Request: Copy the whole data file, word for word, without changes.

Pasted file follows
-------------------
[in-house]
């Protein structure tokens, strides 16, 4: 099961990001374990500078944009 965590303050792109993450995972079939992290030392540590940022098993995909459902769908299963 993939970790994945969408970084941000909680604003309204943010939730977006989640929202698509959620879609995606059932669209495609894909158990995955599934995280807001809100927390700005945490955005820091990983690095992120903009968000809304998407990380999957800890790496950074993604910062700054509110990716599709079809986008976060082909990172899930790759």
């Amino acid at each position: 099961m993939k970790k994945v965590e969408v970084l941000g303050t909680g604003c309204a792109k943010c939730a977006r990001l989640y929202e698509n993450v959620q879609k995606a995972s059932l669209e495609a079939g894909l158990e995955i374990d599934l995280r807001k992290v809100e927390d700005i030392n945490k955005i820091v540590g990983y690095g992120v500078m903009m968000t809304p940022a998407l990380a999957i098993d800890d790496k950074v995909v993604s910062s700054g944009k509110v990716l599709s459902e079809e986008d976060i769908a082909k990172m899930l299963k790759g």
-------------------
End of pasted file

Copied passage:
[in-house]
């Protein structure tokens, strides 16, 4: 099961990001374990500078944009 965590303050792109993450995972079939992290030392540590940022098993995909459902769908299963 993939970790994945969408970084941000909680604003309204943010939730977006989640929202698509959620879609995606059932669209495609894909158990995955599934995280807001809100927390700005945490955005820091990983690095992120903009968000809304998407990380999957800890790496950074993604910062700054509110990716599709079809986008976060082909990172899930790759």
């Amino acid at each position: 099961m993939k970790k994945v965590e969408v970084l941000g303050t909680g604003c309204a792109k943010c939730a977006r990001l989640y929202e698509n993450v959620q879609k995606a995972s059932l669209e495609a079939g894909l158990e995955i374990d599934l995280r807001k992290v809100e927390d700005i030392n945490k955005i820091v540590g990983y690095g992120v500078m903009m968000t809304p940022a998407l990380a999957i098993d800890d790496k950074v995909v993604s910062s700054g944009k509110v990716l599709s459902e079809e986008d976060i769908a082909k990172m899930l299963k790759g």